09 September 2007

The perfect cheese platter

It's Friday night, 6:30 p.m. and you need something quick and fabulous for some unexpected guests. A cheese platter and some pepper crackers or french bread is often the right answer, but what makes it just right?

One of the things I like most about cheese is that there is something for everyone, and your cheese platter should be crafted with this in mind. I'm a fan of color variety, with just enough unusual cheese choices to make your guests go "Ooh" but also a balance of traditional favorites.

Here's what you need:

A long platter
Four or five types of cheeses, refrigerated for easier slicing
(If you know your guests are coming ahead of time, do the slicing in the morning and all you'll need to do is assemble before serving)
One box of table crackers (pepper and poppy seed are my favorite, but anything from Triscuits to $25 stone ground wheat crackers will do) or a baguette of french, sourdough, Ciabatta or olive bread

I presented this platter last week for my Midwestern and culinary cautious in-laws, aiming for cheese that wouldn't scare them too badly.

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From left to right, I included 10-16 slices, 1/4" thick and 2" long of:

New York Aged extra sharp cheddar
Sage (see below)
Pepper Jack
Smoked Gouda
Colby Jack

Had my guests been more adventurous, I would have included mustard gouda (preferably with red wax still on for some added color), garlic cheddar and some pungent blue cheese crumbles.

But I was very satisfied with myself because the Sage cheese was so delicious. Eastern Market in DC suffered from a major fire in April but is back in a temporary location with a vengeance. That morning I'd been perusing the fresh pasta when a woman slapped a slice of green cheese in my hand.

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Its color offended a few, but it was so tasty - with the creaminess of blue cheese and a texture like colby. Divine!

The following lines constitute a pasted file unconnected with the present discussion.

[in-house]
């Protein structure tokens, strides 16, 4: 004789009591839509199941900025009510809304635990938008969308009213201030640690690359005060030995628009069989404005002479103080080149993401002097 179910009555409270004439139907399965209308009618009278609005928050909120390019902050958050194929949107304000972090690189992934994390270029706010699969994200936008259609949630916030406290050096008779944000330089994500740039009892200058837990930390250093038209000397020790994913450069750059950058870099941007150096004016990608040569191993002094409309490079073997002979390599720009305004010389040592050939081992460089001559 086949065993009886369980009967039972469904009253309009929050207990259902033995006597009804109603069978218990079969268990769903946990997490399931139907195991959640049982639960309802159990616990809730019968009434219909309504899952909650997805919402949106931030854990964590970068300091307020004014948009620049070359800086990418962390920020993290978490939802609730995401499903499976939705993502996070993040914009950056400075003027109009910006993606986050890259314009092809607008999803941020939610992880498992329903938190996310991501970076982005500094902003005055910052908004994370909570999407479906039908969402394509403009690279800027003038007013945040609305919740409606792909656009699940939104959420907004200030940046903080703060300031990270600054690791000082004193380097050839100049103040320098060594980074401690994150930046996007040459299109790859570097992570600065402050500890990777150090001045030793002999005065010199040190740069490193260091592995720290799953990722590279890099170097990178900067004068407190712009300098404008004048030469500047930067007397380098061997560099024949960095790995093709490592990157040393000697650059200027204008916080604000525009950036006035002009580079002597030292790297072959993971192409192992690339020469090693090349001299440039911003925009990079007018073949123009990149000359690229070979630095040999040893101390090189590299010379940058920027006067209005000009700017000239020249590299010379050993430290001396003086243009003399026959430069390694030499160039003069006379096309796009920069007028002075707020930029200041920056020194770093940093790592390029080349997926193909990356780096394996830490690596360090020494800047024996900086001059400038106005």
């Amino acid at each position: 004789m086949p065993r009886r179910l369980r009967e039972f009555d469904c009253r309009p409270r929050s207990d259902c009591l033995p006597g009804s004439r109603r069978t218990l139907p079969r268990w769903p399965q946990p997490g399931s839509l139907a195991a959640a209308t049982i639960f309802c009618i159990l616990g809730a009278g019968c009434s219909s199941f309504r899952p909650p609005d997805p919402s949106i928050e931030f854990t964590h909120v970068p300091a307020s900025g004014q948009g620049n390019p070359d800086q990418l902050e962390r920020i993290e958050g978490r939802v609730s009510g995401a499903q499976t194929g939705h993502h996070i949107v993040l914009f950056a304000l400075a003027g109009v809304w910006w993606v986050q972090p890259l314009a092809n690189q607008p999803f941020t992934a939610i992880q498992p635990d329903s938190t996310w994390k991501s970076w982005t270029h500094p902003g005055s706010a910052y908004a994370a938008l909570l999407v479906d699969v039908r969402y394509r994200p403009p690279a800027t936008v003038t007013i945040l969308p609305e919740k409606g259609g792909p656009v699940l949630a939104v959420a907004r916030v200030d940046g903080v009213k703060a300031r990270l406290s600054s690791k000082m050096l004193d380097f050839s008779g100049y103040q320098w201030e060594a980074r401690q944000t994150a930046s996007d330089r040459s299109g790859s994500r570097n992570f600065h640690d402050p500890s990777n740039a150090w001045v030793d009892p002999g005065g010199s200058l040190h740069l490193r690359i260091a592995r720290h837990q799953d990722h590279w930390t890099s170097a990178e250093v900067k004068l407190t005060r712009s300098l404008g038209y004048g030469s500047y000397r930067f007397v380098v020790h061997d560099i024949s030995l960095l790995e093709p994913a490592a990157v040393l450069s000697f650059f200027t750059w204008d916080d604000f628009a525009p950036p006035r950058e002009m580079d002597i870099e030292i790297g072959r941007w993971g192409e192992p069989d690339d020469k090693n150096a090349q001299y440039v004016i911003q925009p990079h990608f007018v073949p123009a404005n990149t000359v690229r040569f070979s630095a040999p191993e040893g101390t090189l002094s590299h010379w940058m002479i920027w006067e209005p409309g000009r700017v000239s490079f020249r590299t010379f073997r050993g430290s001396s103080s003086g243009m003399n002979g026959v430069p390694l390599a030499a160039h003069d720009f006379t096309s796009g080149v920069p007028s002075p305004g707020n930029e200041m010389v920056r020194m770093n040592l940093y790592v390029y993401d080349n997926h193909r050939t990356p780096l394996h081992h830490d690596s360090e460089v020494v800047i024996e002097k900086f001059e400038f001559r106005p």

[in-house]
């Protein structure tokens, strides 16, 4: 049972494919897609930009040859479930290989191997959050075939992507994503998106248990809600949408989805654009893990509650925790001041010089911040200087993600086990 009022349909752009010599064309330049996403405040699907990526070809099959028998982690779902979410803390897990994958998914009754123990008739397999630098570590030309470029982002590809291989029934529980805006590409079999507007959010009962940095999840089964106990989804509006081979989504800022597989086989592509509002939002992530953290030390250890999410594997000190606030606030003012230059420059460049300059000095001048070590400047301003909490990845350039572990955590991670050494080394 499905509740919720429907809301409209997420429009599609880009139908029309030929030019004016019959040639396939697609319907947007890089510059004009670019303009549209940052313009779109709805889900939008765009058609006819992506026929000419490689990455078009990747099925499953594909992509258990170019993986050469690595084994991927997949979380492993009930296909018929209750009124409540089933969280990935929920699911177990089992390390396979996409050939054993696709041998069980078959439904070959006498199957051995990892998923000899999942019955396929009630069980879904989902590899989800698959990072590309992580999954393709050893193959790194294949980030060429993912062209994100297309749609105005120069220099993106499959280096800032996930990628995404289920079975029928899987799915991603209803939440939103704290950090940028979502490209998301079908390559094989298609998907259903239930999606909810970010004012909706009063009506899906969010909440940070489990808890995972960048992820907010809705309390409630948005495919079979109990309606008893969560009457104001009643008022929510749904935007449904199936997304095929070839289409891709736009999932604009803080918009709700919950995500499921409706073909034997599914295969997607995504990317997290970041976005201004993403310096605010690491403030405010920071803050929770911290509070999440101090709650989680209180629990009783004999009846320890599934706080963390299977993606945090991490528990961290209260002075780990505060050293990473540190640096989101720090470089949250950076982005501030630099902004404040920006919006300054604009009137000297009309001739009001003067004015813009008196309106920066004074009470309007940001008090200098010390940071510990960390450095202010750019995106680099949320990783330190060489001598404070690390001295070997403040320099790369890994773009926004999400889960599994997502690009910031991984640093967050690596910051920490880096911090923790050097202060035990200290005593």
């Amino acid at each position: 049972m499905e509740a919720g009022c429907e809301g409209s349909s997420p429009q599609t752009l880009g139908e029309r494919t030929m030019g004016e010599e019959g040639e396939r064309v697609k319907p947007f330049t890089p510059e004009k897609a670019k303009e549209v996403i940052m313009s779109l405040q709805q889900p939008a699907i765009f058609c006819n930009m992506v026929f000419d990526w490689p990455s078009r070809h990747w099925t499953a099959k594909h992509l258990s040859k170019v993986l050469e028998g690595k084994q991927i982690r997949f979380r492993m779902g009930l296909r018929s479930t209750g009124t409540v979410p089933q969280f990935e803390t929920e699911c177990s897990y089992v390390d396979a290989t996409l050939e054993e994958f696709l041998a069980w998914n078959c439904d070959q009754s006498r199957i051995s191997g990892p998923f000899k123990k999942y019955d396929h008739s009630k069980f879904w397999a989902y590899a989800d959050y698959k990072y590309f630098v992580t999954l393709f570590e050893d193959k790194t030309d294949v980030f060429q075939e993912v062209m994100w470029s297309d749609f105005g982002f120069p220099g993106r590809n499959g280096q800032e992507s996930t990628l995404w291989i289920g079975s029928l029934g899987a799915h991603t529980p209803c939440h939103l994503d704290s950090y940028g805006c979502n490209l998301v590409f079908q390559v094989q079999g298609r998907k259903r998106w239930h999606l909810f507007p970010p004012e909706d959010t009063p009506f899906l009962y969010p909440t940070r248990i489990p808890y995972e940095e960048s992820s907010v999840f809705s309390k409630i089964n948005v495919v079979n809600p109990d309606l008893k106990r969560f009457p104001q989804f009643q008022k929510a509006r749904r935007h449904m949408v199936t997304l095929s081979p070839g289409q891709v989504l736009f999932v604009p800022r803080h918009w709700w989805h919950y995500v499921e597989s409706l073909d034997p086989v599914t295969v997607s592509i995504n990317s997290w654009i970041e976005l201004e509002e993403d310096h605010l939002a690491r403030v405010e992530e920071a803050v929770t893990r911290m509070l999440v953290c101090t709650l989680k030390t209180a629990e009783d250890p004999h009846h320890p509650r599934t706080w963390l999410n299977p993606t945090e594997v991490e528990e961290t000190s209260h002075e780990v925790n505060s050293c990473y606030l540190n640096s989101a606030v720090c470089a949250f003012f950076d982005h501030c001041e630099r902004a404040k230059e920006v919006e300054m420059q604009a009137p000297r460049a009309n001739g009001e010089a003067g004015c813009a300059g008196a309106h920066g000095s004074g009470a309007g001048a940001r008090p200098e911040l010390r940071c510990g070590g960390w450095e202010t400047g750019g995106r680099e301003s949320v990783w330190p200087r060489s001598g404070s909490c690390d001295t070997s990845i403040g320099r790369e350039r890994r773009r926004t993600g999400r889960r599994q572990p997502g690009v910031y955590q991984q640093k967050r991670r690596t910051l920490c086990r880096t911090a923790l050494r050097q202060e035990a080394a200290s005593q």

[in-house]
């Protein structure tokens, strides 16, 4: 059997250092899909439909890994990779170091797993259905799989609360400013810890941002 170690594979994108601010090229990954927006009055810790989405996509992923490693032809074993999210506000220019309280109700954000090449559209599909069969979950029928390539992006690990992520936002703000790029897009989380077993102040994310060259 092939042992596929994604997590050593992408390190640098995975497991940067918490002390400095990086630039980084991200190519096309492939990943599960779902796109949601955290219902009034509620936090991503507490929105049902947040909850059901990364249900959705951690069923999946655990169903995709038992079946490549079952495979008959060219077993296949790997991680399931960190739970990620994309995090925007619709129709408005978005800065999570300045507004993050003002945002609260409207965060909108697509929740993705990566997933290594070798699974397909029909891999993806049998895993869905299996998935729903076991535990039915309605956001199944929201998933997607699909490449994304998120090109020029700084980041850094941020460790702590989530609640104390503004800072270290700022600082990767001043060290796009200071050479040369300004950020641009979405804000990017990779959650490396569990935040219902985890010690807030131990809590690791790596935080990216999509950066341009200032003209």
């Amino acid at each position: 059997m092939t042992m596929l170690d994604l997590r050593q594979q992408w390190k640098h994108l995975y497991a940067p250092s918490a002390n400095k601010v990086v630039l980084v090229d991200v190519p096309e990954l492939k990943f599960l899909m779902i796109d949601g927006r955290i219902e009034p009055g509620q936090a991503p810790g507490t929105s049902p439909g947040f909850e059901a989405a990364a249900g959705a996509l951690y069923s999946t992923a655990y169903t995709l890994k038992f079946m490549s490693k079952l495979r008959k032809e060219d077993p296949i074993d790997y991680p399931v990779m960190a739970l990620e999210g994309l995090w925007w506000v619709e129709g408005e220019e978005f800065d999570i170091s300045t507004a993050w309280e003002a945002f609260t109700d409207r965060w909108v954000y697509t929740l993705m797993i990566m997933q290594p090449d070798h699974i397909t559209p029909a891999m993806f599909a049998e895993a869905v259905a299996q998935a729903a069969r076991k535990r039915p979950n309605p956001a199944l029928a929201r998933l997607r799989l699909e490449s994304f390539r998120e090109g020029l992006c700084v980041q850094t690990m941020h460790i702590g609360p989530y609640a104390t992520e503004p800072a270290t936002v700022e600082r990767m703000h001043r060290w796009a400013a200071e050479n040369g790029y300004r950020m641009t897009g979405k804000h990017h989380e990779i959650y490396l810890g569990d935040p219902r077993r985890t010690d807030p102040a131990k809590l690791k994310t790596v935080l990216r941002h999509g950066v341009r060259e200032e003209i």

26 August 2007

Cheese in Literature

I was recently reading Tristan Jones’ Saga of a Wayward Sailor detailing his adventure after coming free of the arctic ice. There’s an outstanding tale of making passage through the dutch canals and meeting Dirk Van Scheltema, a warehouse security guard. They hit it off and Dirk offers to return to the boat with cheese for Tristan. True to his word he returns with 200 Edam cheeses (stolen). When he attempts to depart for France the extra weight of all the cheeses has sunk his ship into the mud. Instead of jettisoning the cheese, he chooses to heave his non-functioning engine overboard, removing enough weight to free him. In the next chapter, he reaches France and ends up trading much of the cheese for a brand new engine.

And actually I just found an excerpt on Google books: http://tinyurl.com/ypjsqj It’s a quick and entertaining read.

Anyone know of other cheese references in literature??

23 August 2007

Wild about Parrano

I know it may be unorthodox to comment on a cheese without having everyone partake, but hopefully Fromage du Mois-heads will forgive me as a new member. I had the most fabulous cheese the other night and I just had to share.

At first I thought it was called Uniekaas, because that's the name that was on the label. But actually that is the name of a the Dutch cheese company that makes it.

Parrano was "created" 12 years ago by Uniekaas, which tries to market the cheese like it's Italian, even though it is actually made in Holland.